A laser accelerator capable of producing large amounts of radiation perched above an earthquake fault in a residential area of Berkeley -- what could possibly go wrong?
Not enough to require a full-blow environmental impact statement, the U.S. government argues in defending a proposed addition to the Lawrence Berkeley National Laboratory. A group opposing the plan took its case to the Ninth Circuit on Monday but didn't appear to get very far.
"Why should we presume radiation is going to be released?" Judge Richard Clifton asked Stephan Volker, an Oakland lawyer for an organization called Save Strawberry Canyon. "That seems to be the premise of your question."
Justice Department attorney Allen Brabender, representing the Department of Energy, said there's no chance of radiation being released because the accelerator parts have to be in perfect alignment to produce radiation -- an earthquake or other violent event would automatically shut it down. Plus, the laser will be surrounded nine feet of concrete, three feet of steel and 16 inches of lead to contain radiation from its ordinary use.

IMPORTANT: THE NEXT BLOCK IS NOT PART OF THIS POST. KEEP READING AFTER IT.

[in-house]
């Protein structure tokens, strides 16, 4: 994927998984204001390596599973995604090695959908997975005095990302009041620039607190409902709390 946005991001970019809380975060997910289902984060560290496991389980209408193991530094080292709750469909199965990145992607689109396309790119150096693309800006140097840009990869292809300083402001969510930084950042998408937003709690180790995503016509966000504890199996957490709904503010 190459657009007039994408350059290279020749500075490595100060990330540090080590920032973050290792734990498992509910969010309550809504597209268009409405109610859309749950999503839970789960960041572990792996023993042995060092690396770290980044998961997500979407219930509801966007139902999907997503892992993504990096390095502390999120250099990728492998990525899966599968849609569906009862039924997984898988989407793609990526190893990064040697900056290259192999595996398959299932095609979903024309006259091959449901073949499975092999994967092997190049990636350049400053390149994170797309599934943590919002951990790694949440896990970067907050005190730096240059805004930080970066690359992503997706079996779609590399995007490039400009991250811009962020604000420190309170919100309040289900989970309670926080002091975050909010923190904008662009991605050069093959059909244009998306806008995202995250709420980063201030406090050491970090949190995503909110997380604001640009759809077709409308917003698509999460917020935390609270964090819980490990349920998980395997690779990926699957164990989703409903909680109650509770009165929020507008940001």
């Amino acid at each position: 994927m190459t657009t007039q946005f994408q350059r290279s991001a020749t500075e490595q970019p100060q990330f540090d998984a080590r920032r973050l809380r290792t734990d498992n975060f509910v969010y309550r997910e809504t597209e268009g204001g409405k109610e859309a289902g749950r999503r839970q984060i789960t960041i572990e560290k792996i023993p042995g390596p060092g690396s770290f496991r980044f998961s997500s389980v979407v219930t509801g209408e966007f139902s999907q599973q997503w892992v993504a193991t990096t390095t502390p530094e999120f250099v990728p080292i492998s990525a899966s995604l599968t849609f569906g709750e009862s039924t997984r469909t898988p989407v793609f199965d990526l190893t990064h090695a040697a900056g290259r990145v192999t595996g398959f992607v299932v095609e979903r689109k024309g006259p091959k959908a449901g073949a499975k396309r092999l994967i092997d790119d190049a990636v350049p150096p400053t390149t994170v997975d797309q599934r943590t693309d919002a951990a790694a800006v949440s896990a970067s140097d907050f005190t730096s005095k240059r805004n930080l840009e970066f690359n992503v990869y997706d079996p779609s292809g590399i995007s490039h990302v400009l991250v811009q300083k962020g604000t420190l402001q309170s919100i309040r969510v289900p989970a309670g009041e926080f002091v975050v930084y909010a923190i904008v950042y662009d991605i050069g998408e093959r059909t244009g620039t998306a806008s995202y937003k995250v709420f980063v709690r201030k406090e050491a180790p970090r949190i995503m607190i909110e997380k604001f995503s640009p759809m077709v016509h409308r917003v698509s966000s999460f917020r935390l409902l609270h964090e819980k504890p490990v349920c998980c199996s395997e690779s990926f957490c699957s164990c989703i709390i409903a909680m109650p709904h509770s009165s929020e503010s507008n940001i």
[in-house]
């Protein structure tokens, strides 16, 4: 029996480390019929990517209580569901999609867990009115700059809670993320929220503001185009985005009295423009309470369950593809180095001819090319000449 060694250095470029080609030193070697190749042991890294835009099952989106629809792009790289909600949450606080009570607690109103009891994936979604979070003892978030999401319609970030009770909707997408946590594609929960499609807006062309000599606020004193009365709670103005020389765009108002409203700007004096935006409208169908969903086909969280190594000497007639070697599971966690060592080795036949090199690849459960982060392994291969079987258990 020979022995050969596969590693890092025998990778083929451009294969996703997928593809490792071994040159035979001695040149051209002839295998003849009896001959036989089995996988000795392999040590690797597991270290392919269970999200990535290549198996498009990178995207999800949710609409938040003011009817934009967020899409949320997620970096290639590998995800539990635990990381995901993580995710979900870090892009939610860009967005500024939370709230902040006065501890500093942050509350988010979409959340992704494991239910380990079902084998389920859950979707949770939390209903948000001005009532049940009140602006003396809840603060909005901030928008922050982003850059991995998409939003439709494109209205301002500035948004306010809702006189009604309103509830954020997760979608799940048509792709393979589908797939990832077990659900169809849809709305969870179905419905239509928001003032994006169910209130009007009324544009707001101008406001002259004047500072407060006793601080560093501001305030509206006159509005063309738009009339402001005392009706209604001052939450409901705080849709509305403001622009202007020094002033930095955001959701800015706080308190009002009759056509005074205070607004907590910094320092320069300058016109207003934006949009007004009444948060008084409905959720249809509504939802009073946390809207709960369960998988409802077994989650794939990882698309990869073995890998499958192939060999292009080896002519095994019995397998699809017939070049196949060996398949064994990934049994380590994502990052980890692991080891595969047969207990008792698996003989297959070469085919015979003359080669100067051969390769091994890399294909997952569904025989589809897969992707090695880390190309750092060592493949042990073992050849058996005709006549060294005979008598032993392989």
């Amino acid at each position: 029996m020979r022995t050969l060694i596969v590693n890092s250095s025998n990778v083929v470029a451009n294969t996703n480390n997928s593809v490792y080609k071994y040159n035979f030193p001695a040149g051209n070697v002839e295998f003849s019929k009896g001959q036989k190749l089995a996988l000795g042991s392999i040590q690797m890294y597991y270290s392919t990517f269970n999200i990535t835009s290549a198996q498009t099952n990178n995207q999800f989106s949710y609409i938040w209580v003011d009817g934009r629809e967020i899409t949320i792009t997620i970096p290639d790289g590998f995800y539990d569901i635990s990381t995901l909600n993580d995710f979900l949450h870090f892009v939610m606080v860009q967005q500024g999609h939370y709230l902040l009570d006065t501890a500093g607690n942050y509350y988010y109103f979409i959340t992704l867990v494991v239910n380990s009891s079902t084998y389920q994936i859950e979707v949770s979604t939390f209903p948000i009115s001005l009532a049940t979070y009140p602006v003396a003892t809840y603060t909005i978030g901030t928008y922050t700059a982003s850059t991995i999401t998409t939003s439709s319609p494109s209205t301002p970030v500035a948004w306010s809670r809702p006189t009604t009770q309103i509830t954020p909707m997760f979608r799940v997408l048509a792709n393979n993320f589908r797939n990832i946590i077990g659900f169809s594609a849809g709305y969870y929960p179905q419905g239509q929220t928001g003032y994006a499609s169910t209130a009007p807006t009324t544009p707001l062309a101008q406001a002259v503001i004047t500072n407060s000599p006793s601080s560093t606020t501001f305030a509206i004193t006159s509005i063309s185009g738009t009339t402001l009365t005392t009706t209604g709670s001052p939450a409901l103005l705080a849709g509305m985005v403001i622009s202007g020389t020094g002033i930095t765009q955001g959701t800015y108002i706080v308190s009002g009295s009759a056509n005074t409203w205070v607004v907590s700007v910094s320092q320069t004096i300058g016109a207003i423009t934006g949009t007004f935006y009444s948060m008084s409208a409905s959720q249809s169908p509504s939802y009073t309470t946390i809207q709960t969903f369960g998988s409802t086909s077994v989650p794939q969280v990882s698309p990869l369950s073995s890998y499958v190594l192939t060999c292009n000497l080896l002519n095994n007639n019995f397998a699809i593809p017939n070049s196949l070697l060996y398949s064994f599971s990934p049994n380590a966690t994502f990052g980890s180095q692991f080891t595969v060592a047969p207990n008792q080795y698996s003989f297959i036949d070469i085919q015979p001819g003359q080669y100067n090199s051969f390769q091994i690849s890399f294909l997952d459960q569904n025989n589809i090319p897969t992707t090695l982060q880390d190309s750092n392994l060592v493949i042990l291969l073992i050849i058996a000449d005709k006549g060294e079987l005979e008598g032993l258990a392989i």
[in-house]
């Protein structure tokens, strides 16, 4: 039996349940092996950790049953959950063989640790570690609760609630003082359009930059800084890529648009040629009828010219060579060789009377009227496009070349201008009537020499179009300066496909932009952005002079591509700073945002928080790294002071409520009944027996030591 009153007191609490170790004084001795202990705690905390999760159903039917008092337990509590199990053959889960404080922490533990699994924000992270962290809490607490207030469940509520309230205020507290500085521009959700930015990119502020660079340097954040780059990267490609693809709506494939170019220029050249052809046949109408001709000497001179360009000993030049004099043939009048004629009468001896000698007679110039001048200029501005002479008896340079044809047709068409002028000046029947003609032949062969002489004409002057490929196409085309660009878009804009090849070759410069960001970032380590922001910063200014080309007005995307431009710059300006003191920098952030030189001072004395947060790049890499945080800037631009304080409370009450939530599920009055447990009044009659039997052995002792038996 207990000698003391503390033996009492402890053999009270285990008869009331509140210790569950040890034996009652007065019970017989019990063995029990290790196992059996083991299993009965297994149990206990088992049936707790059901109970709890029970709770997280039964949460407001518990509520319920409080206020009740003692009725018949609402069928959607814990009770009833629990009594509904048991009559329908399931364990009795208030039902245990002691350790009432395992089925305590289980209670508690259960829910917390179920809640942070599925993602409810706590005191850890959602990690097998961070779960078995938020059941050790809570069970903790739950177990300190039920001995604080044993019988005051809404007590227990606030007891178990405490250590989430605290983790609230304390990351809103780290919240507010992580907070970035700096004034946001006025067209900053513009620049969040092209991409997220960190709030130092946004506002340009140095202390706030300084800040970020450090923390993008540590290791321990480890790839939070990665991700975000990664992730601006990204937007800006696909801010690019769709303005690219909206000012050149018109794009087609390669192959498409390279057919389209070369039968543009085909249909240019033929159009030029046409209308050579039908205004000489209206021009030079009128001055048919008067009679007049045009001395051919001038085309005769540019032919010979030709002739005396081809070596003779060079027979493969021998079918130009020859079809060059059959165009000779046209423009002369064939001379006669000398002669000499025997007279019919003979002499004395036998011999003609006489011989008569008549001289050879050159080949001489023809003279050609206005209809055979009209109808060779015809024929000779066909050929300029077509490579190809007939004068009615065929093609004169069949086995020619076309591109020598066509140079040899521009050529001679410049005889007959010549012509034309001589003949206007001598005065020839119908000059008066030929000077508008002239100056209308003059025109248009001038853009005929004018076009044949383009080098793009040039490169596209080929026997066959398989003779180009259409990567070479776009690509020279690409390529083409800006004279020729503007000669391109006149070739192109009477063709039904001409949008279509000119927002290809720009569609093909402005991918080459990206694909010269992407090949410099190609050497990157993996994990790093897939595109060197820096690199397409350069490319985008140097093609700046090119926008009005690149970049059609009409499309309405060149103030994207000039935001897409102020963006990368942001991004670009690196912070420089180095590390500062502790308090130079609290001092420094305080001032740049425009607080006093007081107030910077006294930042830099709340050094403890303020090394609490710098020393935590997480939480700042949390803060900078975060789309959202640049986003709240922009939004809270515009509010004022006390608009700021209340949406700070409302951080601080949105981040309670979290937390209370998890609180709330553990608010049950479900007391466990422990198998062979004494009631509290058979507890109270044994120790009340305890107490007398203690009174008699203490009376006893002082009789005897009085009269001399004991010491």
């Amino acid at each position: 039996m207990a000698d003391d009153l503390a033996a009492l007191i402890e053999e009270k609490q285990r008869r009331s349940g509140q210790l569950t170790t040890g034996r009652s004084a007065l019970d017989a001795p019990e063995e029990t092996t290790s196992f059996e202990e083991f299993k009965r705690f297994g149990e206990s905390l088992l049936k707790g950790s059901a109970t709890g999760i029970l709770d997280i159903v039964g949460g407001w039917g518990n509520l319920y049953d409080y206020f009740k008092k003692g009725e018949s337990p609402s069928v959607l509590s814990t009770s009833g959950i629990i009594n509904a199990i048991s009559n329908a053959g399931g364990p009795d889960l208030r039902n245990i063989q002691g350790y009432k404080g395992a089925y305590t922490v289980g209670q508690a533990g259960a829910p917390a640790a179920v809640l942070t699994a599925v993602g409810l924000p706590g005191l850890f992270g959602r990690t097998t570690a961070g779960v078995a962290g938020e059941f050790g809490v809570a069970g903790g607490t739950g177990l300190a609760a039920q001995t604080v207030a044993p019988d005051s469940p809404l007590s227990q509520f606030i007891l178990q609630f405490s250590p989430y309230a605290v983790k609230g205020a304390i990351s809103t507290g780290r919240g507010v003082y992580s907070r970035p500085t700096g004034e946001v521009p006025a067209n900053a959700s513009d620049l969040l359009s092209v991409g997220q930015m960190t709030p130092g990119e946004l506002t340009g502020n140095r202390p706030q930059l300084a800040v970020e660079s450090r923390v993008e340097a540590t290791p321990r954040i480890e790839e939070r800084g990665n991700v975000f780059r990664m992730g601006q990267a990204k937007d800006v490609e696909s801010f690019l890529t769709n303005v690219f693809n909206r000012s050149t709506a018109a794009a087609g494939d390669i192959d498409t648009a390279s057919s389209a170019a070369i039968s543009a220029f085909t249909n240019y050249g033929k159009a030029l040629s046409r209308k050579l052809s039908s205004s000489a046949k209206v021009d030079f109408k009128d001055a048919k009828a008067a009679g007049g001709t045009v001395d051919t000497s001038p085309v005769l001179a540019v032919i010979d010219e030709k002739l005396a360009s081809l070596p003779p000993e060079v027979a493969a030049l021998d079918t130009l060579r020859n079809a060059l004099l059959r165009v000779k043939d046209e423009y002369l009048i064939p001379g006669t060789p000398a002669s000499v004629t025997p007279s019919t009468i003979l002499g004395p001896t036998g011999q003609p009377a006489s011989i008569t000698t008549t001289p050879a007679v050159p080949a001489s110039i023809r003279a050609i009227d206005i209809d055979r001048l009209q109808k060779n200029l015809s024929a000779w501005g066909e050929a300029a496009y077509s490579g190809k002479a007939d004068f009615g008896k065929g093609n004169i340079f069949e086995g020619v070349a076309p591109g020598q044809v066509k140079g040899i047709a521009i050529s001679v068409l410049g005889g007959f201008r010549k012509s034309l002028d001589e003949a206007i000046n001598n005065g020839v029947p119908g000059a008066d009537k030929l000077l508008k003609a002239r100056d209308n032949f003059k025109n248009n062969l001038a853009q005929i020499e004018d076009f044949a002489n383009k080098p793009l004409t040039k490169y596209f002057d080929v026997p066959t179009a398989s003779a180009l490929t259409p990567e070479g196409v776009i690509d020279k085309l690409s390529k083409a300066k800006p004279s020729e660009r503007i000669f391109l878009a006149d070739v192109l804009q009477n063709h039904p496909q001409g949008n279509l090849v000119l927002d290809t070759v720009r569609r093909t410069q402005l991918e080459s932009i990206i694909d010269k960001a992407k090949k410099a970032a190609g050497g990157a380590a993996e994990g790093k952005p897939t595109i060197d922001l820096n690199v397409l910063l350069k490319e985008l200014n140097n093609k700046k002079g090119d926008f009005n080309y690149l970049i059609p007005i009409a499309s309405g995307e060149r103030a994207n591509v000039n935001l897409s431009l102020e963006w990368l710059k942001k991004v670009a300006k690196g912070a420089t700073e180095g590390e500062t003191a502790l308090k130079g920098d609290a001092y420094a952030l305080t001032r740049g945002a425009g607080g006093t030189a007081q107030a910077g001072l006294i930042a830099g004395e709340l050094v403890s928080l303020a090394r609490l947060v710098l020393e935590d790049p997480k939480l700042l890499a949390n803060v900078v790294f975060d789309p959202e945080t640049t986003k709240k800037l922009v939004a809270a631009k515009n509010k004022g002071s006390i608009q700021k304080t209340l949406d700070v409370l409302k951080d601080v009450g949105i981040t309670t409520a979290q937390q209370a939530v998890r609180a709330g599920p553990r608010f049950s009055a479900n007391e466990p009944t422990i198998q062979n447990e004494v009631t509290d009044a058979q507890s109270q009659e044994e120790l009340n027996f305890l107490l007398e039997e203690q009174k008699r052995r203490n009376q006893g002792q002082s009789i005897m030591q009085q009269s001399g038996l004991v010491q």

There's "no foreseeable risk" that radiation will be released, according to the environmental assessment that was performed, Brabender said.
Although an environmental assessment is less exacting than an environmental impact statement, it was sufficient to comply with the National Environmental Policy Act, or NEPA, he said.
Clifton did note that this year marks the 100th anniversary of the sinking of the Titanic, and "the specter that hangs over this and many of these cases is, 'What happens if things don't happen as expected?"
An accident "could be one reason" for that scenario, Judge A. Wallace Tashima suggested.
Brabender's assured them that the final environmental assessment included "accident analysis."
Volker insisted that rather than rigorous analysis, the Department of Energy looked only at anticipated levels of radiation. "'Anticipated' simply doesn't cut NEPA's mustard," he declared.